Jo Boaler has spent a lot of time thinking and writing about anxiety—math anxiety, in particular—and its impact on kids’ learning trajectories.
Mathematics, she writes in her 2019 book, Limitless Mind: Learn, Lead, and Live Without Barriers, is the subject “with the most damaging ideas held by teachers, students, and parents.” It’s one of the few academic subjects in which multitudes of students, early on, decide they’re not cut out for it: We’re either a “math person” or we’re not. That notion tends to stick well into adulthood. “It is difficult to know how many people walk around in society harboring damaging ideas about their math ability, but I estimate it to be at least half of the population,” she writes.
Boaler, a professor of mathematics education at Stanford University, a best-selling author, and the cofounder of the math education site youcubed.org, has spent decades thinking about how to undo the damage. Her work, closely aligned with Stanford psychology professor Carol Dweck’s research on growth mindset, explores what Boaler calls “our most harmful and persistent ideas about innate ability.” She’s a vocal proponent of changing the way we assess mathematics and modernizing the math curriculum—especially in high school—so that it’s more engaging, more inclusive, and more likely to prepare kids for the modern workforce.
Critics argue that by insisting on math as a joyful, creative exploration, we’re doing kids a disservice, and that by reducing or eliminating memorization and math drills, for example, we’re setting kids up for a lack of mathematical fluency. But Boaler says that she’s got no quarrel with things like math facts and that teachers should help kids develop these—not by “emphasizing facts for the sake of facts, or using timed tests, but by encouraging students to use, work with, and explore numbers,” a process that ultimately builds critical number sense and reinforces math facts in a more organic way.
I sat down with Boaler recently for a Zoom discussion about mathematical freedom, anxiety-producing teaching practices, and the systemic changes she says are critical for modernizing math curricula.
Sarah Gonser: In your book Limitless Mind, you say that learning is about identity. Can you explain?
Jo Boaler: Well, we know that when people learn, it’s not just about an accumulation of knowledge; it’s really about changing who they are as people.
And we’ve found over the years that the traditional approach to teaching maths—I’m just going to show you methods; you’re going to accept them and use them—is incompatible with the identities kids want, particularly around adolescence. Kids want to have their own ideas; they want to be respected as thinkers; they don’t want to just be given information that they simply reproduce.
They see it as a subject area where they can’t be their full selves, and it’s a large part of why people drop out of maths.
Gonser: It’s also a subject that causes a lot of very real anxiety. Why is that?
Boaler: I would say it comes from a few different things: It’s a subject that is heavily tested; it’s a subject that’s often taught as right and wrong answers; and there are these widespread myths that you’re either born as a math person or you’re not. Somehow, you have the right brain, or you don’t.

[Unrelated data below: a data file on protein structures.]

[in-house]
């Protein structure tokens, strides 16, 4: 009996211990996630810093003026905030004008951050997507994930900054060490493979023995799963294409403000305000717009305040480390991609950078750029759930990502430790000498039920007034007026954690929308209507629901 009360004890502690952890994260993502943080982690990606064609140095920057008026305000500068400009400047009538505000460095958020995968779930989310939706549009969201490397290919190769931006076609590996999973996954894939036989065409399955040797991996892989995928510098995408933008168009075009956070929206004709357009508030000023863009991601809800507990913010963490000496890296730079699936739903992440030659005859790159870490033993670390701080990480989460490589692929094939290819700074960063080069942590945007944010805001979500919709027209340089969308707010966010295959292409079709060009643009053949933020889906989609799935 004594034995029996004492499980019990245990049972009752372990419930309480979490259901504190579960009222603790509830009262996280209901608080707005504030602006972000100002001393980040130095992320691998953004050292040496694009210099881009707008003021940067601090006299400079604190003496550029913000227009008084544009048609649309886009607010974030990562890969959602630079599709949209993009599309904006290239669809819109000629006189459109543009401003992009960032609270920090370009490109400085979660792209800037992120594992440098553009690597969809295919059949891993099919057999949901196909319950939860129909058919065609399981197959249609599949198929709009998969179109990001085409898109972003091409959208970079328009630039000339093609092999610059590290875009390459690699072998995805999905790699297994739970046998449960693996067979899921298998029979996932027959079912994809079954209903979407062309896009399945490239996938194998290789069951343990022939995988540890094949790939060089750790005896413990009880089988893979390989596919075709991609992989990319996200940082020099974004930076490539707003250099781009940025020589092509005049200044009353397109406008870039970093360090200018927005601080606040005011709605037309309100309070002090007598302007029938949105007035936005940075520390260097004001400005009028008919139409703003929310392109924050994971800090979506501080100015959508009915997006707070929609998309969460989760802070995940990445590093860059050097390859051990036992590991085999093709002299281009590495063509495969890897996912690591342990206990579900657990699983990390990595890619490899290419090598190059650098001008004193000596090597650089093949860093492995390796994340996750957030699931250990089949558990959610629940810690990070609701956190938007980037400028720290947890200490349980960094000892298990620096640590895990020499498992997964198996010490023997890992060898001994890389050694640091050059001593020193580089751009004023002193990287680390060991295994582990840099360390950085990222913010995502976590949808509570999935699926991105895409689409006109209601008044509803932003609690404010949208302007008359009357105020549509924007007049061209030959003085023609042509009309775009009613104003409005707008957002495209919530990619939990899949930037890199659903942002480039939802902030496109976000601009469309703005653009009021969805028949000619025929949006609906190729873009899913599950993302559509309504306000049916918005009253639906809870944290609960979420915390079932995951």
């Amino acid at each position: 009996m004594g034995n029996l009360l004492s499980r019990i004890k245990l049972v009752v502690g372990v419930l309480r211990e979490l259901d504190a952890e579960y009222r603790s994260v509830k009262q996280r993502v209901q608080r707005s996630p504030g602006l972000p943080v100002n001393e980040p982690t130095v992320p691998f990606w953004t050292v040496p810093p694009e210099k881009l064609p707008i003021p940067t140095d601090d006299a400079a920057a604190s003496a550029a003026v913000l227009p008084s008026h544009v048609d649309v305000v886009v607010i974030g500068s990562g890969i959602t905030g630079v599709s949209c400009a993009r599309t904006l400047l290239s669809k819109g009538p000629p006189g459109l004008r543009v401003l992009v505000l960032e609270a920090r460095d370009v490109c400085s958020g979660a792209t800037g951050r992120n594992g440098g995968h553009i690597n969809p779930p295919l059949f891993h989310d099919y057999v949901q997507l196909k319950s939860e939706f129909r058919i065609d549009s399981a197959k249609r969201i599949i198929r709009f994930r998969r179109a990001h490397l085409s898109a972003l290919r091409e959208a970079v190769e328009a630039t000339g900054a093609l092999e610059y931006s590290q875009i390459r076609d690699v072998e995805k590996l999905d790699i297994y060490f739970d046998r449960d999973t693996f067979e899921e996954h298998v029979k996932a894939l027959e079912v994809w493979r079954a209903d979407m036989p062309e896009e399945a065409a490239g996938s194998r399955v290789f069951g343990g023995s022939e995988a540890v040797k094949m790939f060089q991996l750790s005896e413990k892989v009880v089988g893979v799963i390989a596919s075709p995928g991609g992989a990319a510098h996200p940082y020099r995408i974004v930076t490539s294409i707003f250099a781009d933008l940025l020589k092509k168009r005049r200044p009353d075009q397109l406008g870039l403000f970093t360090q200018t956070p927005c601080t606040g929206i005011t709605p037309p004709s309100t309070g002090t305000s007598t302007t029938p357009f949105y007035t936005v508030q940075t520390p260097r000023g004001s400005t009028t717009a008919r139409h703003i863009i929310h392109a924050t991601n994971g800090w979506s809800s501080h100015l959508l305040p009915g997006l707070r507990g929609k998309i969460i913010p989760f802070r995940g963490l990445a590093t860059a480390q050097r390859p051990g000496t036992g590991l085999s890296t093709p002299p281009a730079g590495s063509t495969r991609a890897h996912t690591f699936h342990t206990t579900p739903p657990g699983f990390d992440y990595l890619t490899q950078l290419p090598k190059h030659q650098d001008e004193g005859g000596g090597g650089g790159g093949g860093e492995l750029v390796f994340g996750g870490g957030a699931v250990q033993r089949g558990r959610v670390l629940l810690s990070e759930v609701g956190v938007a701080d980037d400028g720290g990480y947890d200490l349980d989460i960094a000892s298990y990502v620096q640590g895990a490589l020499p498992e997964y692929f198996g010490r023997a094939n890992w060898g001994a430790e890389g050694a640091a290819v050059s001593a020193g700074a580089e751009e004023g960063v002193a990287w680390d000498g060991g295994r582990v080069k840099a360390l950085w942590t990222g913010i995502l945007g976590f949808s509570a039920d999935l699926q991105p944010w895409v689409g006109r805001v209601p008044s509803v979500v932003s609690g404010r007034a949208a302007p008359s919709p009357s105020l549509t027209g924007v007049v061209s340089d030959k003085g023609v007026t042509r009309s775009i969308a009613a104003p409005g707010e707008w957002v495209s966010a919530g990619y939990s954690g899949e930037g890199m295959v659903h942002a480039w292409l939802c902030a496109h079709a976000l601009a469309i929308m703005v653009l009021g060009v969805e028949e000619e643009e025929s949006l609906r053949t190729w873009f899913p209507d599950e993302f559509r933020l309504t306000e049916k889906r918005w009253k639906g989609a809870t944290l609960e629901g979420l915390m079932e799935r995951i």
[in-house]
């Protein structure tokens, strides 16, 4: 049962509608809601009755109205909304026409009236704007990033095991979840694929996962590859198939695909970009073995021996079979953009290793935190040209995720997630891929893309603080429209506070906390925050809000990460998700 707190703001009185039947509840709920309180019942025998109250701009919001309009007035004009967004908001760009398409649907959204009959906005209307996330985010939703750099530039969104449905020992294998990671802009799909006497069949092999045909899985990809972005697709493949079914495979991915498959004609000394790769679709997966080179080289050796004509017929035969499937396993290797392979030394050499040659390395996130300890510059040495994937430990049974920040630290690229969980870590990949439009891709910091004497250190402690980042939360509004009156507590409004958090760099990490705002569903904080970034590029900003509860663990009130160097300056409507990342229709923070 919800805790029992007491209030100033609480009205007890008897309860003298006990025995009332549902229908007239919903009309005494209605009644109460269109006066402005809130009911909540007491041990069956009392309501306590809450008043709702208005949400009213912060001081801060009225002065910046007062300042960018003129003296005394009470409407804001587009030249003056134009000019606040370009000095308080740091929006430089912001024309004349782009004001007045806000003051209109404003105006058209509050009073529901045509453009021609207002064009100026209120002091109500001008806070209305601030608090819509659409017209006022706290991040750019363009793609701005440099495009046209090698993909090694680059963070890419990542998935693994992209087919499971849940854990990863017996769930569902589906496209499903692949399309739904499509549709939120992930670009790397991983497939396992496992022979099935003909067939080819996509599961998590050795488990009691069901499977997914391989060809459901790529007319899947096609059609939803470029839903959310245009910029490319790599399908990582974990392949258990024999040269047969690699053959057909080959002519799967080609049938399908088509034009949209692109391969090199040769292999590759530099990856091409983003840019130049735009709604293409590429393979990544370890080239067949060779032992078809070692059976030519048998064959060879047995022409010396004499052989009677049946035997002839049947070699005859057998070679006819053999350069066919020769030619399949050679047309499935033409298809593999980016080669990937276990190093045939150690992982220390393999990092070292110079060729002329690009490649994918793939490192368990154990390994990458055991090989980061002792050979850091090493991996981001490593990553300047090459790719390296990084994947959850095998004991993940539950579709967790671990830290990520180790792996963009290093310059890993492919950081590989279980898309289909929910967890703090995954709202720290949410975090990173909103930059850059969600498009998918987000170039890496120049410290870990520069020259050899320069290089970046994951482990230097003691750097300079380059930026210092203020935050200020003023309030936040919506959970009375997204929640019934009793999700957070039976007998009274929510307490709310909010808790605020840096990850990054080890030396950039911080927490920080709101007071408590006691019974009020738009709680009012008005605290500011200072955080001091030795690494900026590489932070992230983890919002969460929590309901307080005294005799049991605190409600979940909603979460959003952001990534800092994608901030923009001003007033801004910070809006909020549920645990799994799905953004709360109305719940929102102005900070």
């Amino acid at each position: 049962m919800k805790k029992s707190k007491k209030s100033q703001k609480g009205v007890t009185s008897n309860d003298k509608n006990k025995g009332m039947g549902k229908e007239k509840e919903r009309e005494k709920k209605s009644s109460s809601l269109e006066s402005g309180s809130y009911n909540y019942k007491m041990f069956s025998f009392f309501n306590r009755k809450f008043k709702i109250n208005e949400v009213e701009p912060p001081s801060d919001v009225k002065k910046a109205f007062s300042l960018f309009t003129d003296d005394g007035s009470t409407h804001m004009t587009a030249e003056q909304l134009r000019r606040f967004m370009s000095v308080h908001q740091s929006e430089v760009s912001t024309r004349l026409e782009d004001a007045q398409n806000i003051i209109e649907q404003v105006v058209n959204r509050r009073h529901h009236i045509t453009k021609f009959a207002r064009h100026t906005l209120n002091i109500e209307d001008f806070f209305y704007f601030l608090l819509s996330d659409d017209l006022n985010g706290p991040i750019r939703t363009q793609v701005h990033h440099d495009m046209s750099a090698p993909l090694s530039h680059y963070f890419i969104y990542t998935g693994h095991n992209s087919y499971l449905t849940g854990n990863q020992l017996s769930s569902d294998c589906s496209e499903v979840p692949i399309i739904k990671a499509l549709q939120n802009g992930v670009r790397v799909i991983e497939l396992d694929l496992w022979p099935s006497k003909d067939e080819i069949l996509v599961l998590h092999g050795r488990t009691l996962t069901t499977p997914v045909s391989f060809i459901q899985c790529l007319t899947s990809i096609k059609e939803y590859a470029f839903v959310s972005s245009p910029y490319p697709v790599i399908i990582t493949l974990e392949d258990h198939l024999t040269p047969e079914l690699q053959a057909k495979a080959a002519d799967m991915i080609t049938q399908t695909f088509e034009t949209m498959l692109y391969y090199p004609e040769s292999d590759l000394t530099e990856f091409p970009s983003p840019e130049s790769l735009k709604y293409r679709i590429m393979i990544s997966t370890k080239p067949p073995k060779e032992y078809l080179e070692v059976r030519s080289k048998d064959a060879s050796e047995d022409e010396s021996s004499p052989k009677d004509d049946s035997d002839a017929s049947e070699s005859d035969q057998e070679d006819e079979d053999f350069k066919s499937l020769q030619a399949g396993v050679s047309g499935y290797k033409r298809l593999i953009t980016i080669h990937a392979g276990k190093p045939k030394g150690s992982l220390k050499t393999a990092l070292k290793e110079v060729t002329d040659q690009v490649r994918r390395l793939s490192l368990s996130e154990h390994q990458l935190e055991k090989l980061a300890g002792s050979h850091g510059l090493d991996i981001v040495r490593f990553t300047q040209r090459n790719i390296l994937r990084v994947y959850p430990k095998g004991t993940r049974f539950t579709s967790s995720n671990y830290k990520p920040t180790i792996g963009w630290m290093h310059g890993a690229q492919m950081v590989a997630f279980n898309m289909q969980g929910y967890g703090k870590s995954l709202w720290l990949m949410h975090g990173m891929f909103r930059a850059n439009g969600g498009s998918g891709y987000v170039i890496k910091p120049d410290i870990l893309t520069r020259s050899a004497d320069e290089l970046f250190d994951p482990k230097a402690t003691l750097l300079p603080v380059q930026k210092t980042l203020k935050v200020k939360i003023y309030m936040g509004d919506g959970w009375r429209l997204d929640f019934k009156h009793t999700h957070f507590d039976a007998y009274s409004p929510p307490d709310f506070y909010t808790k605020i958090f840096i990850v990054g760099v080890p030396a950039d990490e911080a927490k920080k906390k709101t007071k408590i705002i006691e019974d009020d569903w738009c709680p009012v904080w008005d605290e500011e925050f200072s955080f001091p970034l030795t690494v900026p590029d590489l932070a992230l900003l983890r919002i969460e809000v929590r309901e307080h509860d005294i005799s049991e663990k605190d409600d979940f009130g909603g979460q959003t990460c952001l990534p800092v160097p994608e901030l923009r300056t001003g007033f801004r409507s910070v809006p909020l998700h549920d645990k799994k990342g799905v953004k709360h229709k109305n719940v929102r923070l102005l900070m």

There’s lots of micromessaging in classrooms that might get kids to think they can’t be successful. Speed is very much at the heart of it. If you ask the class a question and then take the answer from the first kid who raises their hand, you’re sending the message that you value speed. And we know that professional mathematicians are not fast; they’re some of the slowest thinkers.
Finally, we have stereotyped ideas about who can be good at maths. So if you’re a woman or a person of color, you’re dealing with that pressure. If you have fixed ideas about who can do maths, a fixed mindset, then that stereotype can really take root.
Gonser: So how can we slow it all down and avoid making math class a place of stress and anxiety?
Boaler: I think a big part of it is A for L—Assessment for Learning—I just think that’s so critical. It changes the whole culture of classrooms for kids.
If we assess kids by giving them diagnostic feedback, not grades, and ask them to do their own reflection so that they’re able to see themselves progress on this journey—everything changes when assessment is like that in classrooms.
But we also want to change the way content is taught. Kids don’t need lots of short questions with one method and one answer. It can be open questions that students think about creatively and visually.
Gonser: You’re also an advocate of encouraging struggle and mistakes in classrooms. In Limitless Mind, you describe high achievers who work “at the edge of their understanding, making mistake after mistake in difficult circumstances, correcting mistakes, moving on and making more mistakes.” In the classroom, why is that important?
Boaler: The best times for learning are when you’re struggling and finding things difficult; that’s when your brain is on fire with activity. I think it’s really important to share the value of struggle with students. When I teach, I say to students, “I want you to struggle, because that’s really good for you.” I think it’s freeing for students when they know that’s a goal. And I think you should keep sharing that, reinforce it during every lesson.